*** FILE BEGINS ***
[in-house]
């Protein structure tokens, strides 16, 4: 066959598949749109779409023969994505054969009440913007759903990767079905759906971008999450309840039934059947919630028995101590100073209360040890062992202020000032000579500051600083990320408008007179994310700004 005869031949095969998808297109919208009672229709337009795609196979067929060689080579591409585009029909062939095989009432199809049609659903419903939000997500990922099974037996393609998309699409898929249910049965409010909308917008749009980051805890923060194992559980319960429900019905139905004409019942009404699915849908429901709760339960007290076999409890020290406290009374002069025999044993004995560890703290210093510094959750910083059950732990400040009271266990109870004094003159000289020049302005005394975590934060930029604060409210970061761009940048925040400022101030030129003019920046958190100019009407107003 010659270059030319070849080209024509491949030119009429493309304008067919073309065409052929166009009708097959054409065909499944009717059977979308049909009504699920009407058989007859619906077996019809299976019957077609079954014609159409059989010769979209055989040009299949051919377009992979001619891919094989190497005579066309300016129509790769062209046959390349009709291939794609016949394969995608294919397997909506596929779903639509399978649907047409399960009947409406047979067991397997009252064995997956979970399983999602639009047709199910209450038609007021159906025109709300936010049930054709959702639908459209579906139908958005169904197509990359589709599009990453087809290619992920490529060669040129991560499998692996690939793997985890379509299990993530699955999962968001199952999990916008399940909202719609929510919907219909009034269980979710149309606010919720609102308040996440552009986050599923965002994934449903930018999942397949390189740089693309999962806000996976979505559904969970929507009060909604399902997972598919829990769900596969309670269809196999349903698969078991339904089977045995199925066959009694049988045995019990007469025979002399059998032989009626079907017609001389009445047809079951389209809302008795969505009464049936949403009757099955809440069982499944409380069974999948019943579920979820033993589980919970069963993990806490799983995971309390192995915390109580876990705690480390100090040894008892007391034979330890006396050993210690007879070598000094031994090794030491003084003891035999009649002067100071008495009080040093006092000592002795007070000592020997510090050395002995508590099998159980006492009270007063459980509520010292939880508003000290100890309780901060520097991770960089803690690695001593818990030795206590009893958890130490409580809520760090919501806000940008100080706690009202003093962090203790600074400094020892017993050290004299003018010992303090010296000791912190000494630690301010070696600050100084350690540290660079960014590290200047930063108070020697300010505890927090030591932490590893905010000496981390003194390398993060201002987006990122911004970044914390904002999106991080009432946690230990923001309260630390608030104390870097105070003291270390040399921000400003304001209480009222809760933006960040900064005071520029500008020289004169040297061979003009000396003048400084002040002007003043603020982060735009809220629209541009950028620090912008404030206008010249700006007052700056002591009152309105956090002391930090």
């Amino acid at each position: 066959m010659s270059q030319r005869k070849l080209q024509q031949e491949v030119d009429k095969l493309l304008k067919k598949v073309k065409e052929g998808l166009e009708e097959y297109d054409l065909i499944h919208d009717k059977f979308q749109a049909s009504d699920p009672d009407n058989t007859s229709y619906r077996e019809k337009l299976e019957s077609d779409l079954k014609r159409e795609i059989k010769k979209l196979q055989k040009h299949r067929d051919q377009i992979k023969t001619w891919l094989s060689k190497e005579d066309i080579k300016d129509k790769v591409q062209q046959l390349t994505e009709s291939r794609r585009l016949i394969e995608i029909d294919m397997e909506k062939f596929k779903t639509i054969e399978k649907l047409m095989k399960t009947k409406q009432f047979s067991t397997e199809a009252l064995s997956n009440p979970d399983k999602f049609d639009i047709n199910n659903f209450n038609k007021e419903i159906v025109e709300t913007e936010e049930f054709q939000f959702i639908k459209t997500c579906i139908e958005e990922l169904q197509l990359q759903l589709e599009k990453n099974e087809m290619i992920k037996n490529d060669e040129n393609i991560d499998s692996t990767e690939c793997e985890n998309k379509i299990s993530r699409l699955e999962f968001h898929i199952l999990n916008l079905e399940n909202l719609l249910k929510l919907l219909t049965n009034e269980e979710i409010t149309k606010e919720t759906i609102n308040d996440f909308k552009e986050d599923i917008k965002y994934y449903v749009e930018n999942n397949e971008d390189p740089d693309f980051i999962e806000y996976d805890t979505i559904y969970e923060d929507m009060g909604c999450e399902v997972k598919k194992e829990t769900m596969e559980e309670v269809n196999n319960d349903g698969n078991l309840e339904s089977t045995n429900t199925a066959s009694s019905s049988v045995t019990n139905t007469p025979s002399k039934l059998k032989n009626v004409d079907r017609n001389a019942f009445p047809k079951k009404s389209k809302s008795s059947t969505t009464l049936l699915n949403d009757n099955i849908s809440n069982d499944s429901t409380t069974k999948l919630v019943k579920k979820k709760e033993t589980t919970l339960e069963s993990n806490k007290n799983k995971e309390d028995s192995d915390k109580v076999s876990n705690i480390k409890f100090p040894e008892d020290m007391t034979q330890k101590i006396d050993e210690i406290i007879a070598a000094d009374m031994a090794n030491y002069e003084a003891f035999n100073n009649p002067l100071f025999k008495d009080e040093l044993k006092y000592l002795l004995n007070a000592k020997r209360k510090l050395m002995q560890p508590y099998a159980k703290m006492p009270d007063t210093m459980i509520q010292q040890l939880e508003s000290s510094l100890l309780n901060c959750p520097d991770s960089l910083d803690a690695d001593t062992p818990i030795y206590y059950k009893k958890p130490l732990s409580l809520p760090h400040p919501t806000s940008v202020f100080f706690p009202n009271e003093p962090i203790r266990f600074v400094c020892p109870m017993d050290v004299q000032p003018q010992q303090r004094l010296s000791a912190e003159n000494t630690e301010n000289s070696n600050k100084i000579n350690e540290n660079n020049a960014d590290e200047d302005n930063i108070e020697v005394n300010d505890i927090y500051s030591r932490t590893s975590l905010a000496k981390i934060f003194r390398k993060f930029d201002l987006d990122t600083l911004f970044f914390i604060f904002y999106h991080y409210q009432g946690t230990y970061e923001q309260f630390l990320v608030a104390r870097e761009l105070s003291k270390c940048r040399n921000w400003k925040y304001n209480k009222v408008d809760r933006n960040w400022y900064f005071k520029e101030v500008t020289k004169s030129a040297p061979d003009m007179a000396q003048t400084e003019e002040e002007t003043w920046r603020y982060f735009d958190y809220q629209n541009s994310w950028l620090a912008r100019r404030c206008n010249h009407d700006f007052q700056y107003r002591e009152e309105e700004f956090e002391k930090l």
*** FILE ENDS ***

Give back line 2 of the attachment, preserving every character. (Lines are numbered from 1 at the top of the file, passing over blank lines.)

């Protein structure tokens, strides 16, 4: 066959598949749109779409023969994505054969009440913007759903990767079905759906971008999450309840039934059947919630028995101590100073209360040890062992202020000032000579500051600083990320408008007179994310700004 005869031949095969998808297109919208009672229709337009795609196979067929060689080579591409585009029909062939095989009432199809049609659903419903939000997500990922099974037996393609998309699409898929249910049965409010909308917008749009980051805890923060194992559980319960429900019905139905004409019942009404699915849908429901709760339960007290076999409890020290406290009374002069025999044993004995560890703290210093510094959750910083059950732990400040009271266990109870004094003159000289020049302005005394975590934060930029604060409210970061761009940048925040400022101030030129003019920046958190100019009407107003 010659270059030319070849080209024509491949030119009429493309304008067919073309065409052929166009009708097959054409065909499944009717059977979308049909009504699920009407058989007859619906077996019809299976019957077609079954014609159409059989010769979209055989040009299949051919377009992979001619891919094989190497005579066309300016129509790769062209046959390349009709291939794609016949394969995608294919397997909506596929779903639509399978649907047409399960009947409406047979067991397997009252064995997956979970399983999602639009047709199910209450038609007021159906025109709300936010049930054709959702639908459209579906139908958005169904197509990359589709599009990453087809290619992920490529060669040129991560499998692996690939793997985890379509299990993530699955999962968001199952999990916008399940909202719609929510919907219909009034269980979710149309606010919720609102308040996440552009986050599923965002994934449903930018999942397949390189740089693309999962806000996976979505559904969970929507009060909604399902997972598919829990769900596969309670269809196999349903698969078991339904089977045995199925066959009694049988045995019990007469025979002399059998032989009626079907017609001389009445047809079951389209809302008795969505009464049936949403009757099955809440069982499944409380069974999948019943579920979820033993589980919970069963993990806490799983995971309390192995915390109580876990705690480390100090040894008892007391034979330890006396050993210690007879070598000094031994090794030491003084003891035999009649002067100071008495009080040093006092000592002795007070000592020997510090050395002995508590099998159980006492009270007063459980509520010292939880508003000290100890309780901060520097991770960089803690690695001593818990030795206590009893958890130490409580809520760090919501806000940008100080706690009202003093962090203790600074400094020892017993050290004299003018010992303090010296000791912190000494630690301010070696600050100084350690540290660079960014590290200047930063108070020697300010505890927090030591932490590893905010000496981390003194390398993060201002987006990122911004970044914390904002999106991080009432946690230990923001309260630390608030104390870097105070003291270390040399921000400003304001209480009222809760933006960040900064005071520029500008020289004169040297061979003009000396003048400084002040002007003043603020982060735009809220629209541009950028620090912008404030206008010249700006007052700056002591009152309105956090002391930090």